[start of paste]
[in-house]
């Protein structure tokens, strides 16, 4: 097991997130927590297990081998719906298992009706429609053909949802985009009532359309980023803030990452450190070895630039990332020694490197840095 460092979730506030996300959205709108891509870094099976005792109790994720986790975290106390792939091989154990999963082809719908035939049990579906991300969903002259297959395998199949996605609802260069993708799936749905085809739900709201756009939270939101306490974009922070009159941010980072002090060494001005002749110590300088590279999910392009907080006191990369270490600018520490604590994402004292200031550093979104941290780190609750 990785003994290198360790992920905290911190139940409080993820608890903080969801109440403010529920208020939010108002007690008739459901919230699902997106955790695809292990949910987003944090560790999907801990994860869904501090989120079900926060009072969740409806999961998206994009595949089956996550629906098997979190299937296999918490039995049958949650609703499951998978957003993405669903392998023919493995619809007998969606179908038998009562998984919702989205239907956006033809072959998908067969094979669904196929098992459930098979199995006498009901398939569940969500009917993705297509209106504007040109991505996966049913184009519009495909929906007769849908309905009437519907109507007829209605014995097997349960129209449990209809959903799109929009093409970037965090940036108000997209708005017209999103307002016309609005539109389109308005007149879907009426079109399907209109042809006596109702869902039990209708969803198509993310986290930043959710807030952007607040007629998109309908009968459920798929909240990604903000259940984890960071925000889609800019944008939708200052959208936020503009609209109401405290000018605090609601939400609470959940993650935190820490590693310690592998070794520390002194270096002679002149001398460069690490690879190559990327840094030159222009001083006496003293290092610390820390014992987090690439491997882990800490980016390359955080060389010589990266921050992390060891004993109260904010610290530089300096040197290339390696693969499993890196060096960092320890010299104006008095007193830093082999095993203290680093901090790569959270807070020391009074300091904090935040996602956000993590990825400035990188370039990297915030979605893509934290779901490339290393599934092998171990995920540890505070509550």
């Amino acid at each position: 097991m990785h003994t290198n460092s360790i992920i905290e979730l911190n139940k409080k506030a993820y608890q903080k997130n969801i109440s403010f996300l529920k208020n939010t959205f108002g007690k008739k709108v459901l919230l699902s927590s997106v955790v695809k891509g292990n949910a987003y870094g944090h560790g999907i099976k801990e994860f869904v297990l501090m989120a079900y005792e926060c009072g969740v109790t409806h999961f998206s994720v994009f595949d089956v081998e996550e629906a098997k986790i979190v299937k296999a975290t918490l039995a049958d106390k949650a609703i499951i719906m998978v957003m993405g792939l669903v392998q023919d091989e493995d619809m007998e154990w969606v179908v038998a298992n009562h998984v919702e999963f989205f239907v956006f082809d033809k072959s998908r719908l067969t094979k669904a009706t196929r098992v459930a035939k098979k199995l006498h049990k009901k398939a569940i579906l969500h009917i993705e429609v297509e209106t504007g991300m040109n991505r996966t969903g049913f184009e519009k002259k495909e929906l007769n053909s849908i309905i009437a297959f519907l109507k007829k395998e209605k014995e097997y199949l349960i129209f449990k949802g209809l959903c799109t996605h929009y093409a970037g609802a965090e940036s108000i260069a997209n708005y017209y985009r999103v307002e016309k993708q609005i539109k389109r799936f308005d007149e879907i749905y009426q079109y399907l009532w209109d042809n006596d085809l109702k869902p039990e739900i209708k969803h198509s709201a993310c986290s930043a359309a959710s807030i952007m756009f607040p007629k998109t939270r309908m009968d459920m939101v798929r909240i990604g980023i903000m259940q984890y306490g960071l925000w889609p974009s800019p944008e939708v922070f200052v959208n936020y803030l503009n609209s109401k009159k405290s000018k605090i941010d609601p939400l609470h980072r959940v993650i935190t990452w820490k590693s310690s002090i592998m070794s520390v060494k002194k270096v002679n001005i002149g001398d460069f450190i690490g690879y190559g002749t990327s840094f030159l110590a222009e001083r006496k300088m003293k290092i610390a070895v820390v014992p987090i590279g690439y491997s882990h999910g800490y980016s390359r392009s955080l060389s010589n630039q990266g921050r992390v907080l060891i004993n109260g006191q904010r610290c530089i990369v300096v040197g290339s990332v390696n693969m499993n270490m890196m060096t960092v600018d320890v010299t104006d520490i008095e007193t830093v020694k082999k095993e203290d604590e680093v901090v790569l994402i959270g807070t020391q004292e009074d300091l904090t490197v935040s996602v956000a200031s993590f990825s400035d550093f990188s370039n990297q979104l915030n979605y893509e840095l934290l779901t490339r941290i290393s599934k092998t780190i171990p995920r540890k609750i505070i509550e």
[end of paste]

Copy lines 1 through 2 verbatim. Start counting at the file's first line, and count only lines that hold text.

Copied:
[in-house]
């Protein structure tokens, strides 16, 4: 097991997130927590297990081998719906298992009706429609053909949802985009009532359309980023803030990452450190070895630039990332020694490197840095 460092979730506030996300959205709108891509870094099976005792109790994720986790975290106390792939091989154990999963082809719908035939049990579906991300969903002259297959395998199949996605609802260069993708799936749905085809739900709201756009939270939101306490974009922070009159941010980072002090060494001005002749110590300088590279999910392009907080006191990369270490600018520490604590994402004292200031550093979104941290780190609750 990785003994290198360790992920905290911190139940409080993820608890903080969801109440403010529920208020939010108002007690008739459901919230699902997106955790695809292990949910987003944090560790999907801990994860869904501090989120079900926060009072969740409806999961998206994009595949089956996550629906098997979190299937296999918490039995049958949650609703499951998978957003993405669903392998023919493995619809007998969606179908038998009562998984919702989205239907956006033809072959998908067969094979669904196929098992459930098979199995006498009901398939569940969500009917993705297509209106504007040109991505996966049913184009519009495909929906007769849908309905009437519907109507007829209605014995097997349960129209449990209809959903799109929009093409970037965090940036108000997209708005017209999103307002016309609005539109389109308005007149879907009426079109399907209109042809006596109702869902039990209708969803198509993310986290930043959710807030952007607040007629998109309908009968459920798929909240990604903000259940984890960071925000889609800019944008939708200052959208936020503009609209109401405290000018605090609601939400609470959940993650935190820490590693310690592998070794520390002194270096002679002149001398460069690490690879190559990327840094030159222009001083006496003293290092610390820390014992987090690439491997882990800490980016390359955080060389010589990266921050992390060891004993109260904010610290530089300096040197290339390696693969499993890196060096960092320890010299104006008095007193830093082999095993203290680093901090790569959270807070020391009074300091904090935040996602956000993590990825400035990188370039990297915030979605893509934290779901490339290393599934092998171990995920540890505070509550």